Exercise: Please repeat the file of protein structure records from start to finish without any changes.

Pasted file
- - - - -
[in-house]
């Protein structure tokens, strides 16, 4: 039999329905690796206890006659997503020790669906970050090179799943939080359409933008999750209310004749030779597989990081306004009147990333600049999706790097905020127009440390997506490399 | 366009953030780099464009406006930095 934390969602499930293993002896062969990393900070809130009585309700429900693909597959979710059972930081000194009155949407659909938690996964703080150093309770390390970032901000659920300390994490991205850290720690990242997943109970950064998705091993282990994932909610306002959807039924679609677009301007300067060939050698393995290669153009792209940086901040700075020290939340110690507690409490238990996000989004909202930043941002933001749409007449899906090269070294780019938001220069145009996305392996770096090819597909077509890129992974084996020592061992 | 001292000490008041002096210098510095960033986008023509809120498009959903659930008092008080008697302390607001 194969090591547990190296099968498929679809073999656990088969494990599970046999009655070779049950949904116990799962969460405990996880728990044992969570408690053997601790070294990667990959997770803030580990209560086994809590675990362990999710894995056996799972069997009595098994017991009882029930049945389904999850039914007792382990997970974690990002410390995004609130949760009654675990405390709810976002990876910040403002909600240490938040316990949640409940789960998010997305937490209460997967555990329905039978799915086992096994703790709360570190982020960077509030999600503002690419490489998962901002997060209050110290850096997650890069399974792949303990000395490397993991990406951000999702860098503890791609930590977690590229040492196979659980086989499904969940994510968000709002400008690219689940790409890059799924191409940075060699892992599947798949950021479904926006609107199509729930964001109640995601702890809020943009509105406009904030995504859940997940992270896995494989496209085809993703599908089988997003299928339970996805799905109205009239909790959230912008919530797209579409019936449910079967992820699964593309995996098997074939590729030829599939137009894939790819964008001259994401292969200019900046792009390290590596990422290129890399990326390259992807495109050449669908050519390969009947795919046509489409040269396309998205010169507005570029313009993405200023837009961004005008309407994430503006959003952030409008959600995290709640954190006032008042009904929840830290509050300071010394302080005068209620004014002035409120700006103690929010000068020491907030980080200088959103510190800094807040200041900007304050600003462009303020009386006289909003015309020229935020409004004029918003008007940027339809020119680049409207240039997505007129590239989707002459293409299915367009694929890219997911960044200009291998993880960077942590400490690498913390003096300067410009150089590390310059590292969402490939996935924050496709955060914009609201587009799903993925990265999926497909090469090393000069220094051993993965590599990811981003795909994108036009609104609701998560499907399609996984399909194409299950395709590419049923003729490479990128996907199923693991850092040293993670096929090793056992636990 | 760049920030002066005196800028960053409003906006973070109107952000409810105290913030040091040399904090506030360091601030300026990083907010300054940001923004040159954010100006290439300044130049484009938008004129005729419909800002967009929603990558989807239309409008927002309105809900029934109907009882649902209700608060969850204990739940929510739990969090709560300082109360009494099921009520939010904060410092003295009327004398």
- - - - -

[in-house]
């Protein structure tokens, strides 16, 4: 039999329905690796206890006659997503020790669906970050090179799943939080359409933008999750209310004749030779597989990081306004009147990333600049999706790097905020127009440390997506490399 | 366009953030780099464009406006930095 934390969602499930293993002896062969990393900070809130009585309700429900693909597959979710059972930081000194009155949407659909938690996964703080150093309770390390970032901000659920300390994490991205850290720690990242997943109970950064998705091993282990994932909610306002959807039924679609677009301007300067060939050698393995290669153009792209940086901040700075020290939340110690507690409490238990996000989004909202930043941002933001749409007449899906090269070294780019938001220069145009996305392996770096090819597909077509890129992974084996020592061992 | 001292000490008041002096210098510095960033986008023509809120498009959903659930008092008080008697302390607001 194969090591547990190296099968498929679809073999656990088969494990599970046999009655070779049950949904116990799962969460405990996880728990044992969570408690053997601790070294990667990959997770803030580990209560086994809590675990362990999710894995056996799972069997009595098994017991009882029930049945389904999850039914007792382990997970974690990002410390995004609130949760009654675990405390709810976002990876910040403002909600240490938040316990949640409940789960998010997305937490209460997967555990329905039978799915086992096994703790709360570190982020960077509030999600503002690419490489998962901002997060209050110290850096997650890069399974792949303990000395490397993991990406951000999702860098503890791609930590977690590229040492196979659980086989499904969940994510968000709002400008690219689940790409890059799924191409940075060699892992599947798949950021479904926006609107199509729930964001109640995601702890809020943009509105406009904030995504859940997940992270896995494989496209085809993703599908089988997003299928339970996805799905109205009239909790959230912008919530797209579409019936449910079967992820699964593309995996098997074939590729030829599939137009894939790819964008001259994401292969200019900046792009390290590596990422290129890399990326390259992807495109050449669908050519390969009947795919046509489409040269396309998205010169507005570029313009993405200023837009961004005008309407994430503006959003952030409008959600995290709640954190006032008042009904929840830290509050300071010394302080005068209620004014002035409120700006103690929010000068020491907030980080200088959103510190800094807040200041900007304050600003462009303020009386006289909003015309020229935020409004004029918003008007940027339809020119680049409207240039997505007129590239989707002459293409299915367009694929890219997911960044200009291998993880960077942590400490690498913390003096300067410009150089590390310059590292969402490939996935924050496709955060914009609201587009799903993925990265999926497909090469090393000069220094051993993965590599990811981003795909994108036009609104609701998560499907399609996984399909194409299950395709590419049923003729490479990128996907199923693991850092040293993670096929090793056992636990 | 760049920030002066005196800028960053409003906006973070109107952000409810105290913030040091040399904090506030360091601030300026990083907010300054940001923004040159954010100006290439300044130049484009938008004129005729419909800002967009929603990558989807239309409008927002309105809900029934109907009882649902209700608060969850204990739940929510739990969090709560300082109360009494099921009520939010904060410092003295009327004398």